TWO OF THE key players in the Nova Scotia Health Authority’s physician recruitment efforts have left the building in the past few days.
No doubt the alarming record of the past nine months is part of the reason (see chart above).
The health authority bases its numbers of the count of doctor-less people signed on to its Need a Family Practice Registry, something it strongly encourages. This makes sense because it’s realistic — you can be sure someone who’s taken the trouble to register truly needs a doctor. By contrast, surveys will count people who shouldn’t be counted: those who don’t want a family doctor but still, truthfully, say “no” when asked if they have one. That could be why Statistics Canada always reports a higher number than NSHA.
Put another way, the steady increase in the number of people needing doctors may be a reflection of a steady increase in awareness of the registration service. Can this be an example of sound policy being bad office politics?
We’re still losing ground to the physician shortage,
HRM still watching from the sidelines
On the one hand, the Nova Scotia Health Authority’s latest stats on patients without doctors are nothing new — just another increase of a few per cent from the previous month.
On the other hand, it’s like compound interest on credit card debt. Everything seems OK until one day you’re in too deep. And so we’ve gone from 41,877 people needing a family doctor in January to 54,915 today. That’s six per cent of the population. By way of perspective, most of us would be thrilled with a six per cent return on our savings. In pre-election polls, six per cent can mean a lock on victory.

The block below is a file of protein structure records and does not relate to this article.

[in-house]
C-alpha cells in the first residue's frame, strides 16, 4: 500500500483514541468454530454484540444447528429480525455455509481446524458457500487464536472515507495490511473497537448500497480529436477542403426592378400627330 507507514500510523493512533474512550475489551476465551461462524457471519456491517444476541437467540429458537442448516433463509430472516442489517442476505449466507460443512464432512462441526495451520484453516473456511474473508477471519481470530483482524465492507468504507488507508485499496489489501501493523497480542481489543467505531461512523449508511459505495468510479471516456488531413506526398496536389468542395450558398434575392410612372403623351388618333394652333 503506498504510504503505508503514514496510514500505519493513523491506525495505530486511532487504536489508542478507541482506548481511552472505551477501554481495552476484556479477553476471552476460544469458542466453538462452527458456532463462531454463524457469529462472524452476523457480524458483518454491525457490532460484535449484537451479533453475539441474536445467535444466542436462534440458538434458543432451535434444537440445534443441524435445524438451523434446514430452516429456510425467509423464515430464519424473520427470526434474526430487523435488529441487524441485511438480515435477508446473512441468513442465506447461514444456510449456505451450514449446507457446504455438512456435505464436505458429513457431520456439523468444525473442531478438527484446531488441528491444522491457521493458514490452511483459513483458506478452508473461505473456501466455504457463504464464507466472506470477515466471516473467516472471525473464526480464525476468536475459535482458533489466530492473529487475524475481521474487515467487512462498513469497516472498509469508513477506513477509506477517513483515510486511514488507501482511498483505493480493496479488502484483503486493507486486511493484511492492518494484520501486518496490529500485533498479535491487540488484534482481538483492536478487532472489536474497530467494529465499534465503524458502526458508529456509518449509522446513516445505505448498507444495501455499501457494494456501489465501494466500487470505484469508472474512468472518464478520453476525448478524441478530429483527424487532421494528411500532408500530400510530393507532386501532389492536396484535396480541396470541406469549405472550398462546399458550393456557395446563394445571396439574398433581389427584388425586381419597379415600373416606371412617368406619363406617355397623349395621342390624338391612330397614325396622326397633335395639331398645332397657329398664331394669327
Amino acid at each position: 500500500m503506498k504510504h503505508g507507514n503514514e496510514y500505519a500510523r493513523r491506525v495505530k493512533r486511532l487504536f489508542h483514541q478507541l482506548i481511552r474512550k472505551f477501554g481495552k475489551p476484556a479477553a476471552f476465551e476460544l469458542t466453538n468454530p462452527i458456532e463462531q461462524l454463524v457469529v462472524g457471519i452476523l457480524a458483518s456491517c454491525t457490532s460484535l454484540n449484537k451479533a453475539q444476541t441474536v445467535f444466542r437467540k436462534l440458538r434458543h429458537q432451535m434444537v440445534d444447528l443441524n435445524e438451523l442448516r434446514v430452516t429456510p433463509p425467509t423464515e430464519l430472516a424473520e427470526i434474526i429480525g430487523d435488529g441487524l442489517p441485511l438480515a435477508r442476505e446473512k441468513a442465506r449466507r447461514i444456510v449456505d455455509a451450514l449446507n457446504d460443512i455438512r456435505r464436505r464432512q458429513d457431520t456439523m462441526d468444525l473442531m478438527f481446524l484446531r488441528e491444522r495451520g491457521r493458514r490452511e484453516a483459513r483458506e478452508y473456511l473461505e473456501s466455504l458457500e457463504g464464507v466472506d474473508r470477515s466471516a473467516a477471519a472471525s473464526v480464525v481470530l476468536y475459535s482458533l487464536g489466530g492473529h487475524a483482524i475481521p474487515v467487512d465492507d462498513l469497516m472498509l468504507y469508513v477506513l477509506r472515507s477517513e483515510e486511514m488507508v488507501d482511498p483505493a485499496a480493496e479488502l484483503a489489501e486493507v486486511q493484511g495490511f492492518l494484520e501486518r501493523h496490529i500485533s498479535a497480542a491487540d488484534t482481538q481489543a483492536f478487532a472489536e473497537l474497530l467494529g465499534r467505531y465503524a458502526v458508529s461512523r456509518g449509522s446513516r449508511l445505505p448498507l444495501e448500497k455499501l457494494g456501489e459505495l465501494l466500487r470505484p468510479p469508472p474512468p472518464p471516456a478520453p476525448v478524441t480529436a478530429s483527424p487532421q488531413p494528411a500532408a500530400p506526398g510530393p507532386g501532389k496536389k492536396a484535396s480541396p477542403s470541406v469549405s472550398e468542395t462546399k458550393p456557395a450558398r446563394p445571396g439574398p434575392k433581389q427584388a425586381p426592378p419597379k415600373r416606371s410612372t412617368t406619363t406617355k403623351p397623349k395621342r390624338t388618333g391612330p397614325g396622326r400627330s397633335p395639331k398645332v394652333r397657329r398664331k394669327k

But the bad news doesn’t seem to be for lack of effort from government, which has brought in two new programs since January and made an important improvement to a third.
On the face of it, we seem to have our act together.
Since February, NS Immigration has operated a “physician stream” under the provincial immigrant nominee program.
In April, the Department of Health and Wellness launched the Patient Attachment Incentive Trust. It offers physicians a one-time incentive of $150 per head to take on additional patients. The trust brought 7,536 people in from the cold since it began in April. That’s a clear success. (But, alas, during that same period the net tally of people seeking doctors grew by 9,360.)
DHW continues to offer tuition relief, bursaries, debt assistance and a site-visit program. And these incentives now put Halifax on an equal footing with the rest of the province.
All this makes it easier for recruiters working for the health authority and the IWK Health Centre. Let’s hope the effort starts paying off.
While we’re discussing effort, I note Metro Halifax (see map) consistently represents half of the provincial shortage, so it would be nice to see HRM contribute. Queens has an attractive website aimed at physician recruitment. Why not Halifax?
The growth in the number of Nova Scotians seeking but unable to find doctors climbed in June at a rate of 4.7%, or 2,483, which is in line with previous reporting periods.
Metro Halifax (the “health networks” of Bedford, Dartmouth South, Halifax and Chebucto Peninsulas) continues to be the locus of the worst problem, with 26,682 people seeking doctors (about 51% of the provincial total). Metro’s total is up 850.
The Central Zone (all of HRM) continues to represent about 54% of the problem.
In terms of raw numbers, the biggest change was in the Queens and Lunenburg health network, with 447 more people seeking doctors. In percentage terms, West Hants was hardest hit with increase of 27%.
The most dramatic improvement was in Inverness/Victoria/Richmond, where those needing doctors shrank by 17%, or 209 people.